Page:EB1911 - Volume 25.djvu/398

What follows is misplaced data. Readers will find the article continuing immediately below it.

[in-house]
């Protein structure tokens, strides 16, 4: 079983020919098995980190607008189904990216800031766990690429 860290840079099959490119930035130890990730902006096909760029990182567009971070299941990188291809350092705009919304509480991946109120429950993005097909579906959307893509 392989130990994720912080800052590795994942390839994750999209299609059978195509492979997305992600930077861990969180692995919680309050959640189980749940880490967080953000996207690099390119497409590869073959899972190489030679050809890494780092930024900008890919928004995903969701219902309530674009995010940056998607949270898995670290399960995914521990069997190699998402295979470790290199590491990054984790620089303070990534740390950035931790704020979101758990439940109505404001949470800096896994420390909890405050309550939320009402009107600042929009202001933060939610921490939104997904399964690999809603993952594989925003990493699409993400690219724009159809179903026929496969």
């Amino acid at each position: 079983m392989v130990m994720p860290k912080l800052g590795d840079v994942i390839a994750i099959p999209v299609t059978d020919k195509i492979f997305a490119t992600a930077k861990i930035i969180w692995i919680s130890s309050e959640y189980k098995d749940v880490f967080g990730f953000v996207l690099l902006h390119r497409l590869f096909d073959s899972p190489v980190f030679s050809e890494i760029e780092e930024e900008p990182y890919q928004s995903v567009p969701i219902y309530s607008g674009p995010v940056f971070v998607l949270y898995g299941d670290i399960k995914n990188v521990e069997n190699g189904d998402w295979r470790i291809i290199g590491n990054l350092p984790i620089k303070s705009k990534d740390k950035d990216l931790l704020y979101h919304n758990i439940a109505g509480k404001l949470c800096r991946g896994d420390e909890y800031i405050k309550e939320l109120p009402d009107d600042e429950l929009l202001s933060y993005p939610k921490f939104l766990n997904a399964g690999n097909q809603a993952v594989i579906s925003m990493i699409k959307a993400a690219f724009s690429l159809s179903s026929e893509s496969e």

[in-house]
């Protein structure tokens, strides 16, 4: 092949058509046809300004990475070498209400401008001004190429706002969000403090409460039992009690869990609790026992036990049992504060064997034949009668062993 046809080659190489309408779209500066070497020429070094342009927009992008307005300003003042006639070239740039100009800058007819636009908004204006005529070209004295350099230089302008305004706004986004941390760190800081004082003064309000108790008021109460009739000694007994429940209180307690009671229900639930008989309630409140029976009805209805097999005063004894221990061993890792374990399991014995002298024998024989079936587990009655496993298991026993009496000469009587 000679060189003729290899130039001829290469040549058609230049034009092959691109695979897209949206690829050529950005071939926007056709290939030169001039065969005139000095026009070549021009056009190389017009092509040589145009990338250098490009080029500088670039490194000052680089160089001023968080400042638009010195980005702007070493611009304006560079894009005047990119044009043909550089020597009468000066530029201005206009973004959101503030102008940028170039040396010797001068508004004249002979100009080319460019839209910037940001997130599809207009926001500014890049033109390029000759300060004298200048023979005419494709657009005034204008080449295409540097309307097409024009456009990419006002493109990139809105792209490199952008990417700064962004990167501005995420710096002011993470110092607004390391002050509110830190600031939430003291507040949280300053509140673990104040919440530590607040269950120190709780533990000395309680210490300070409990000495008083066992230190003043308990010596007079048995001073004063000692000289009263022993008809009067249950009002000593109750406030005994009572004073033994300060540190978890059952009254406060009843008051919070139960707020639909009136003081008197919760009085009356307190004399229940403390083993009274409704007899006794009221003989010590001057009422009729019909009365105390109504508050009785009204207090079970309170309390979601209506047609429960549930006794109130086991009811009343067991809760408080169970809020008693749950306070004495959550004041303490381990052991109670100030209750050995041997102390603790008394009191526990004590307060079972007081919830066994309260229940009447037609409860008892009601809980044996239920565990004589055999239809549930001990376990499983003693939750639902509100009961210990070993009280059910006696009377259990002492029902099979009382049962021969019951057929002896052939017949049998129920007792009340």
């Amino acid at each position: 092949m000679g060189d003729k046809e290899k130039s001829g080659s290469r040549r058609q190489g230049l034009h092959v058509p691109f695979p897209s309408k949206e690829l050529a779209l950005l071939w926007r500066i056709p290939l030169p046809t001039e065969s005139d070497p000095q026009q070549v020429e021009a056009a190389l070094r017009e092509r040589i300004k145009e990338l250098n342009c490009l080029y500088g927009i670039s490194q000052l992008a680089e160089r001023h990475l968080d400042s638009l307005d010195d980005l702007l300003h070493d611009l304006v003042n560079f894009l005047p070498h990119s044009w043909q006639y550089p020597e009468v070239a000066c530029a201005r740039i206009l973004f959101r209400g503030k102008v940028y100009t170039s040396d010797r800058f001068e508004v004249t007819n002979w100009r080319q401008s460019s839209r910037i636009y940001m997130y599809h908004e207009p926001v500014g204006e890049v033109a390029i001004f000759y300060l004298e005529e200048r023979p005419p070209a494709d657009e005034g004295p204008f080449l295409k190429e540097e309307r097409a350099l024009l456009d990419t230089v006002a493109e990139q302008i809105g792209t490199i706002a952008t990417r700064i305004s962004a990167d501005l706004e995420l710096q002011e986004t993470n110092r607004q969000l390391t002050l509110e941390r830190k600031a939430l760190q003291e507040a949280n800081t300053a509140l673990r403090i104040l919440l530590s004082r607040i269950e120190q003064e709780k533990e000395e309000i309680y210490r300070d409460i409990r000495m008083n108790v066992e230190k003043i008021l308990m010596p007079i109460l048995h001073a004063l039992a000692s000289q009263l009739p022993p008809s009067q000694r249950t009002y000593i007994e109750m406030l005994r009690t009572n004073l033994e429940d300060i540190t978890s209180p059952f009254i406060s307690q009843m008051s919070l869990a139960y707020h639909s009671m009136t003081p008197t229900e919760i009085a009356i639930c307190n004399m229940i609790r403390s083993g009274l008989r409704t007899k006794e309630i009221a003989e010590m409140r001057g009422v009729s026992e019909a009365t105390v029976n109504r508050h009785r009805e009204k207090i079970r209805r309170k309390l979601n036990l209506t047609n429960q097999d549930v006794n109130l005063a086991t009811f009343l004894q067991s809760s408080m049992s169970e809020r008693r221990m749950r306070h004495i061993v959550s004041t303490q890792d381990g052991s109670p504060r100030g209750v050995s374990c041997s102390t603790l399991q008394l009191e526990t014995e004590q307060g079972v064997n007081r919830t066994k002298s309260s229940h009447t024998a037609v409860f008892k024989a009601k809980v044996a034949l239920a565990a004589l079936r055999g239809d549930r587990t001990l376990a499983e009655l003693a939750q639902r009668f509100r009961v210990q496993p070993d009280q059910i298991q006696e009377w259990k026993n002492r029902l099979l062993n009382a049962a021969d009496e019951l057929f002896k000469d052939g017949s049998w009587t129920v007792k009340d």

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On the 2nd of June a small force, zeribaed under Captain Malcolm McNeill, was attacked by the mullah's followers but repulsed after desperate fighting. Colonel Swayne thrice defeated the enemy, who lost 1200 men and 600 taken prisoners, and the mullah fled across the Haud, taking refuge with the Mijertin in Italian territory. In December 1901 the mullah was, however, once more raiding in the neighbourhood of Burao, Wars with the Mullah Mohammed Abdullah.and in May 1902 Colonel Swayne led another expedition against him, the Somali levies being strengthened by the 2nd King's African Rifles, consisting of Yaos from Nyasaland. Overcoming in a remarkable manner the difficulties of operating in the dry season, Colonel Swayne harried the mullah incessantly, and followed him across the Haud into the more fertile region of Mudug in Italian territory, permission so to do being granted by Italy. On the 6th of October, while marching through dense bush at Erigo, the British force was ambuscaded. The British lost 101 killed and 85 wounded, but put the enemy to flight. The mullah lost some 700 men and retreated to Galadi, west of Mudug, a place with ample water supplies. Colonel Swayne was not able to continue the pursuit, and returned to Berbera. It was then determined that in the further operations against the mullah the main advance should be from a base on the east coast of Italian Somaliland—the open roadstead of Obbia being chosen. The command was given to Brigadier-General W. H. Manning, and small numbers of British and Boer mounted infantry, Indian and African troops were employed, while an Abyssinian force held the line of the Webi Shebeli. Manning advanced from Obbia in February 1903, and in March got in touch with the northern column, the line of communication stretching over 500 m. The mullah was west of this line in the neighbourhood of Galadi. The wells at Galadi were occupied by the British early in April without opposition. A reconnoitring force of 500 men under Lieut.-Colonel A. S. Cobbe (who had gained the V.C. at Erigo) was pushed west to Gumburu, and came into contact with the enemy. A detachment of this force, consisting of 200 Yaos and Sikhs under Lieut.-Colonel Plunket, was attacked on the 17th of April and overwhelmed. Of the whole party only 40 Yaos, of whom 36 were wounded, escaped; 10 British officers being among the slain. Meantime from Bohotle a force had advanced under Major Gough to Daratole, a spot not far from Gumburu. It had a stiff fight on the 23rd of April and was obliged to fall back. After these events the Obbia line of communication was closed up, and Manning's force concentrated at Bohotle. The mullah now broke away to the north, and, crossing the line of the British communication, established himself in the Nogal district.